Their worries are being shared by airlines, the hostelry industry and private coach transport organisations servicing holiday-makers in the Balearics. As one ABTA representative said yesterday, the eyes of Europe will be upon us. It's not simply the fact that there is a strike, but rather that it is taking place five days before the start of the Easter break and a month prior to the official onset of the holiday season. We are hoping that such disruption doesn't become normal practice - industrial conflict in April and May could seriously hamper the tourist industry. Understandably, people will be put off making bookings here. Bearing these concerns in mind, the Majorcan Tourist Board made an appeal yesterday to the workforce in the sector, calling on them to act responsibly and make sure minimum services run according to existing agreements with the government. It's important the image of the Balearics is not damaged, the Board said. However, this encouragement was insufficient to quell the fears of local hoteliers who are only too well aware that many reservations at this time of year are made at the last moment. There's an excellent holiday season forecast but we can't afford even minimum disruption, said one anxious hotelier yesterday.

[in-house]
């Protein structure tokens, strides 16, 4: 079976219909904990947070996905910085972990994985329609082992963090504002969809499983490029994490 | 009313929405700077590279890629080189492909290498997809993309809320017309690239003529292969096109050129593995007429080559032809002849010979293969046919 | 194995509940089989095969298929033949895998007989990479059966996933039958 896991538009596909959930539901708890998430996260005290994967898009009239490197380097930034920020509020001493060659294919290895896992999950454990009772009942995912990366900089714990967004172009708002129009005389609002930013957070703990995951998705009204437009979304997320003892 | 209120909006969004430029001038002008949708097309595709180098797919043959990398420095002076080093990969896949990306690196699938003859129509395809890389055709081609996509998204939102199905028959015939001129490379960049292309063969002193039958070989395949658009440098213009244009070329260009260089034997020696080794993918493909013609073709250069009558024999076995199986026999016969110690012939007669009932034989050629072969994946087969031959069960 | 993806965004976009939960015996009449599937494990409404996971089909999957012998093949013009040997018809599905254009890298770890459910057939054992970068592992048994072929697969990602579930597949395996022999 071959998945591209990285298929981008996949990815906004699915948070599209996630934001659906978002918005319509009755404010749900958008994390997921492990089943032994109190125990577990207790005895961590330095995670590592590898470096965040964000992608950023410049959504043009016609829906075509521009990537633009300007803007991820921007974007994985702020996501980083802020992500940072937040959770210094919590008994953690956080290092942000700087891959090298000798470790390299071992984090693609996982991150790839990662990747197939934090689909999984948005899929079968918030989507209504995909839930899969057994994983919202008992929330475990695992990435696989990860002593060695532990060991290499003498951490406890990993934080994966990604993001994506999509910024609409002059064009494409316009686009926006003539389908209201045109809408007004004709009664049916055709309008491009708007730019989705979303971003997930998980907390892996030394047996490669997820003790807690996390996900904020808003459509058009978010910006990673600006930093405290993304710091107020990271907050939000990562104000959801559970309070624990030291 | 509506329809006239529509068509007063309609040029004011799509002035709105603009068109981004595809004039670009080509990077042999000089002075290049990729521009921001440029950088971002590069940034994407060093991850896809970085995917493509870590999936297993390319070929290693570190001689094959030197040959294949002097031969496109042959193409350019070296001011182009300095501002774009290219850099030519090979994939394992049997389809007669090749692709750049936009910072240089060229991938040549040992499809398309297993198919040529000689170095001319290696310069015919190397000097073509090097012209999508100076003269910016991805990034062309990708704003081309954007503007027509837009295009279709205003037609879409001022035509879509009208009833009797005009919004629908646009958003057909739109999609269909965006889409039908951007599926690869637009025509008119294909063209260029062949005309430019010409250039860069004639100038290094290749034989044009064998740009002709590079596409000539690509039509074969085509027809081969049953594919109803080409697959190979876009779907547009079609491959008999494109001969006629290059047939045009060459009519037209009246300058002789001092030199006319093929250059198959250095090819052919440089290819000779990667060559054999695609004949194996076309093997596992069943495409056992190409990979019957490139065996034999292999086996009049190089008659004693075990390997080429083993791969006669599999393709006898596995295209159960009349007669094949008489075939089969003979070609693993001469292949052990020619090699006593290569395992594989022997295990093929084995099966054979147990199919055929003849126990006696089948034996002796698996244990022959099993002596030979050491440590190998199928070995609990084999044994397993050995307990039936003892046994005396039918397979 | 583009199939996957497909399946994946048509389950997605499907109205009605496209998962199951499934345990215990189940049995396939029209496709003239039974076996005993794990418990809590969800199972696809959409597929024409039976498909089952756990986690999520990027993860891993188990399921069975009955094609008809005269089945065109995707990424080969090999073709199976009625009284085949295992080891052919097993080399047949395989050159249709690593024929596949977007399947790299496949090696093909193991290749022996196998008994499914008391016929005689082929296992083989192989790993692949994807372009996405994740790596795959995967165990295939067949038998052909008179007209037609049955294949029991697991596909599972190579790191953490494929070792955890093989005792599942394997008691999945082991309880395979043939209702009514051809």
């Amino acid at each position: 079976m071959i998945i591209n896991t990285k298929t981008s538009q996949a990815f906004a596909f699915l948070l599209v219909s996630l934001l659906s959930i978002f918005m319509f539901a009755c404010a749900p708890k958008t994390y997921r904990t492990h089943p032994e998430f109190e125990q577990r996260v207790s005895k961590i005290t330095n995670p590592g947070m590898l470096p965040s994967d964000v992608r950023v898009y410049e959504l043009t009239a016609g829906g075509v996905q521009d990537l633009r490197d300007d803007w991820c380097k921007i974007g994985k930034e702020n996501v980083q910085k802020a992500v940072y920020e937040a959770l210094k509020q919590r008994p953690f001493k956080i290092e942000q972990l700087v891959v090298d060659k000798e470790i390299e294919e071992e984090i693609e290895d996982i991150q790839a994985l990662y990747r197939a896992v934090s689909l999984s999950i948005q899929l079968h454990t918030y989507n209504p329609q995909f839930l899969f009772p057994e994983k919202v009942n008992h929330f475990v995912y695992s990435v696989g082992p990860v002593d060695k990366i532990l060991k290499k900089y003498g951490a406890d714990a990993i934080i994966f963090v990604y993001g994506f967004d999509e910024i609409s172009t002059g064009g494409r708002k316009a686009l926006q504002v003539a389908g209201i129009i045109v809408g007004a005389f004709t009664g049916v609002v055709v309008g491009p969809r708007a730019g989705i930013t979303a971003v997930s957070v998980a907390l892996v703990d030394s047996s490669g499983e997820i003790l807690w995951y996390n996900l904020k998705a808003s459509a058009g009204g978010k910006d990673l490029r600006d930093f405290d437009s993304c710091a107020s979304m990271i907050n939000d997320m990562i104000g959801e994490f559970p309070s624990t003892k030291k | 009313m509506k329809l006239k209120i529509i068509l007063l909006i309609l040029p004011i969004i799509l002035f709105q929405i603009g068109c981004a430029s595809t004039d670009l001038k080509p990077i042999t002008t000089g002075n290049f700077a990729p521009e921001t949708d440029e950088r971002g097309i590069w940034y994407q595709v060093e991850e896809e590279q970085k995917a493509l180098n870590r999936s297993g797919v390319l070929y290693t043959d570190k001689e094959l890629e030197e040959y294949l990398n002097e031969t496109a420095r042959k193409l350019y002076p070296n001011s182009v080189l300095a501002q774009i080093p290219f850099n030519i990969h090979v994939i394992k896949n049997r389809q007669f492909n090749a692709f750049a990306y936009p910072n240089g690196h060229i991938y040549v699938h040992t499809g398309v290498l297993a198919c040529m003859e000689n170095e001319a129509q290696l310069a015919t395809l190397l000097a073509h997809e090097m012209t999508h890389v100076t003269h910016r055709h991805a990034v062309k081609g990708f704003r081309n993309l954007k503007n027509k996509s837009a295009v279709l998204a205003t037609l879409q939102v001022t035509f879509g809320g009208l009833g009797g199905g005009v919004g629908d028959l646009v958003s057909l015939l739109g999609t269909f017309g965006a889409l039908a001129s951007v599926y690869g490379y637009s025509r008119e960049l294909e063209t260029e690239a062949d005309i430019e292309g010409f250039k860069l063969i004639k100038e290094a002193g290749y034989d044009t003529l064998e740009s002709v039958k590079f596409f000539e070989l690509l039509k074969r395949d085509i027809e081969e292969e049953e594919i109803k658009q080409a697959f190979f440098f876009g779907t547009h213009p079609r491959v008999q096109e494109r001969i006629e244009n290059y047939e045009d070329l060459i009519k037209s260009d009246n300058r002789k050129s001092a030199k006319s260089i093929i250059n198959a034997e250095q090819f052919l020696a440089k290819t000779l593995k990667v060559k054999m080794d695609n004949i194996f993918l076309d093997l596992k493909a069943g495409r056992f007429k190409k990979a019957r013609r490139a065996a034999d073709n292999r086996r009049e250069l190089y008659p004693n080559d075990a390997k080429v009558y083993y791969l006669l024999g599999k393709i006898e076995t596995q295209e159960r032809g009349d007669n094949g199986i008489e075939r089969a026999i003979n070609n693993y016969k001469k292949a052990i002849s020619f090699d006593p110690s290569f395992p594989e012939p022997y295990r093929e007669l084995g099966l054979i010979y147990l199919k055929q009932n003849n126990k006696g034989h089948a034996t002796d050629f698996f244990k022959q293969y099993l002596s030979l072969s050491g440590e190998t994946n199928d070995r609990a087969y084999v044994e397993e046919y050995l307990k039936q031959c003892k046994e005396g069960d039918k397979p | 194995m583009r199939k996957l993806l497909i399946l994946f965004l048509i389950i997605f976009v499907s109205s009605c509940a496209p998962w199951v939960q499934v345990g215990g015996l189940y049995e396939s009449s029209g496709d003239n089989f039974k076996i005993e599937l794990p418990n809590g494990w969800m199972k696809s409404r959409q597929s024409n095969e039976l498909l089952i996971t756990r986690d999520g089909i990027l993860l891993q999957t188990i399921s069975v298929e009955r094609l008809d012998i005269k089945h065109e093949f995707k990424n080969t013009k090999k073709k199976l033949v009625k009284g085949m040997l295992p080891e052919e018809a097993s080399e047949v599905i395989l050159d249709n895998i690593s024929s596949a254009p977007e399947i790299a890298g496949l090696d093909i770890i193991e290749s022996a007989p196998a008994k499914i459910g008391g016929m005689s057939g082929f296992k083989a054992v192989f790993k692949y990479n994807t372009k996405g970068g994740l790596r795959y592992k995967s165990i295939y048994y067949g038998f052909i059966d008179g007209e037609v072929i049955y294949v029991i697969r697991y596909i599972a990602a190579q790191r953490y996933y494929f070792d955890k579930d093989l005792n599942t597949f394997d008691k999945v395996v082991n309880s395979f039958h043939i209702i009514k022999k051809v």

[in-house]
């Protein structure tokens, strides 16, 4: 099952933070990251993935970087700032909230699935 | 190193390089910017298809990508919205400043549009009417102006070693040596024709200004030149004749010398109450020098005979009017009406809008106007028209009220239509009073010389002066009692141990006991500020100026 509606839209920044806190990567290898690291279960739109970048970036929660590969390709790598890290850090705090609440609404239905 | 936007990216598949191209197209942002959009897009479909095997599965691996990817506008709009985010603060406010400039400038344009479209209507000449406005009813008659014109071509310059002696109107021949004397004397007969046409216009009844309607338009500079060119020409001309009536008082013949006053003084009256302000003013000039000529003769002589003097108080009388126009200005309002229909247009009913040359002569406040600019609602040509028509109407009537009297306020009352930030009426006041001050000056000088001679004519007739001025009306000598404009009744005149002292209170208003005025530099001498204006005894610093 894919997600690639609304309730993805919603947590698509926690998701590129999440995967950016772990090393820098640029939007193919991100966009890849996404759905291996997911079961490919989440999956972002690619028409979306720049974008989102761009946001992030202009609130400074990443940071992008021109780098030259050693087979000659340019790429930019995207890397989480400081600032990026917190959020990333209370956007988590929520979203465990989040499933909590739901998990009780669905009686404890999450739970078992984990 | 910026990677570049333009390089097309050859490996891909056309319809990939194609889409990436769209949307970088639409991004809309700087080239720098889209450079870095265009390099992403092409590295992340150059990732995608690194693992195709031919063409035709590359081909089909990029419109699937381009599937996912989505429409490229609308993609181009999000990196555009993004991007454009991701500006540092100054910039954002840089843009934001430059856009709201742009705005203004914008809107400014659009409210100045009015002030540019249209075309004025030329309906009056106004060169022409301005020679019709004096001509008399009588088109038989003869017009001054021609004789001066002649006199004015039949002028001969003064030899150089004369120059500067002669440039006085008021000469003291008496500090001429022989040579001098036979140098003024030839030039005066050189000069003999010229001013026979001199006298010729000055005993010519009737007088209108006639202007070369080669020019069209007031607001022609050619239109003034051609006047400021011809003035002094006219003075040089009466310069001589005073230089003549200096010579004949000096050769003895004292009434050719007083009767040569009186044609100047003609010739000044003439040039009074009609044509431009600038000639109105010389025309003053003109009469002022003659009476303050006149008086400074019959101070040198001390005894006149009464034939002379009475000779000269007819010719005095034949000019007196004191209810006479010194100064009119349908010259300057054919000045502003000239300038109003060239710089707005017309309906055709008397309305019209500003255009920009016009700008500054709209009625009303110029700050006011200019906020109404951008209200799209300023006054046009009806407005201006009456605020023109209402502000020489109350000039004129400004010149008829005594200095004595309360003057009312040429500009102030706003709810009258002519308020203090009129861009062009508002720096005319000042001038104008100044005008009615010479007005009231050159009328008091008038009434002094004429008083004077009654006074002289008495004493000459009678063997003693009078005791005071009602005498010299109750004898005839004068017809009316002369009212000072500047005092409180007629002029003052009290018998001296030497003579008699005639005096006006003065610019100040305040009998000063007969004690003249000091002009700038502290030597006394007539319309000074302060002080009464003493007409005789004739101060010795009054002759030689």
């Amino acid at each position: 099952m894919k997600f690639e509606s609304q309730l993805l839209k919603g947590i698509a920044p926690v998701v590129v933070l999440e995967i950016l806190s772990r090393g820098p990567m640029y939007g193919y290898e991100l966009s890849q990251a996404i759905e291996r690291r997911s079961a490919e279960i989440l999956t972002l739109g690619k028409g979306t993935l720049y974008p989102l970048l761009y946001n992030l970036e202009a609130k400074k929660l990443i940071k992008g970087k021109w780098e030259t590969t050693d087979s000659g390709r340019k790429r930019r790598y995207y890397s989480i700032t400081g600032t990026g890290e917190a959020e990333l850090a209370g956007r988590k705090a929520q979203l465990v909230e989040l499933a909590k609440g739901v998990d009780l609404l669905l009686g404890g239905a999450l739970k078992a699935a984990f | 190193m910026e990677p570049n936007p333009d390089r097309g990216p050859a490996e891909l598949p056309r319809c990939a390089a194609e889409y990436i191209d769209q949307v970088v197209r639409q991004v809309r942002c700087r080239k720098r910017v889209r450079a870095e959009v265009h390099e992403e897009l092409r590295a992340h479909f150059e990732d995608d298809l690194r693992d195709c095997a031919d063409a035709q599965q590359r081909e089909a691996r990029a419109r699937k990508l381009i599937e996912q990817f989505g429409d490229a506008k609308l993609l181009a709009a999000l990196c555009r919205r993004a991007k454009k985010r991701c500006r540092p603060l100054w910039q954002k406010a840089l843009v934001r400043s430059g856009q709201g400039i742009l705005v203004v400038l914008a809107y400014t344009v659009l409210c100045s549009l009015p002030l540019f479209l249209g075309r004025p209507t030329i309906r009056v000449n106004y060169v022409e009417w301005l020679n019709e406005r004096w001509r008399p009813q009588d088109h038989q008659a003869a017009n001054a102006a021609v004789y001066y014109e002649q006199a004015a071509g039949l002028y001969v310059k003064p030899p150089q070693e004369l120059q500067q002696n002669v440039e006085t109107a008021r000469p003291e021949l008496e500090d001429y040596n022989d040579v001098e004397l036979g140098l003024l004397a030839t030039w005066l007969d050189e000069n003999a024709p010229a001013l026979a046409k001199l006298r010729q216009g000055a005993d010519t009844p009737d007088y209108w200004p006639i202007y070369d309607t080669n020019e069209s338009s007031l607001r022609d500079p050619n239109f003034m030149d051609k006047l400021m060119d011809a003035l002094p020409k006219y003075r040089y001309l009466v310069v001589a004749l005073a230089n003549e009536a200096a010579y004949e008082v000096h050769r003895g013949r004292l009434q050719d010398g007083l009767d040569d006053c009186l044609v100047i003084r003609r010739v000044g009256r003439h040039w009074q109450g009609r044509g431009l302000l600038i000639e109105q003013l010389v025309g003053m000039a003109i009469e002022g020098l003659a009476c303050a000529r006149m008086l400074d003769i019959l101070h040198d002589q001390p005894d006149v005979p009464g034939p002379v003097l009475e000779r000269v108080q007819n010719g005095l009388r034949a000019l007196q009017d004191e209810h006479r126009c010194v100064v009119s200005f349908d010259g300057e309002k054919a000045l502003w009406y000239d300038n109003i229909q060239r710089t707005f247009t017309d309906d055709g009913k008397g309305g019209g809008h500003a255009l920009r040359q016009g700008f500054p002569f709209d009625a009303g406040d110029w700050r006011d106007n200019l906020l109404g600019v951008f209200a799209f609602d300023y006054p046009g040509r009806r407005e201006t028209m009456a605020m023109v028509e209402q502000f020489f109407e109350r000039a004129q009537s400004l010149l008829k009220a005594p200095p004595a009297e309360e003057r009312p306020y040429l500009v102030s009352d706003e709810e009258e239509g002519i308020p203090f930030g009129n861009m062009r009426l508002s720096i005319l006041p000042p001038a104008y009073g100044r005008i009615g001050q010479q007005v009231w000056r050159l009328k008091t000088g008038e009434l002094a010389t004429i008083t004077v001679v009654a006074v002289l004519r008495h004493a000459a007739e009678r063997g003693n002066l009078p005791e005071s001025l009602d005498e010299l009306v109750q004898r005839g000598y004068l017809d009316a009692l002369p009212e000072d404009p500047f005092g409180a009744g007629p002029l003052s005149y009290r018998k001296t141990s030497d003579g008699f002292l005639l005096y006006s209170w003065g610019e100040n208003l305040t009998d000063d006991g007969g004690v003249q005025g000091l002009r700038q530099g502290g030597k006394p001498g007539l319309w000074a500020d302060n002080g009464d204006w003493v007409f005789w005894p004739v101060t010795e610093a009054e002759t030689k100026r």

Airlines are attempting to reschedule flights to avoid the worst of the strike.
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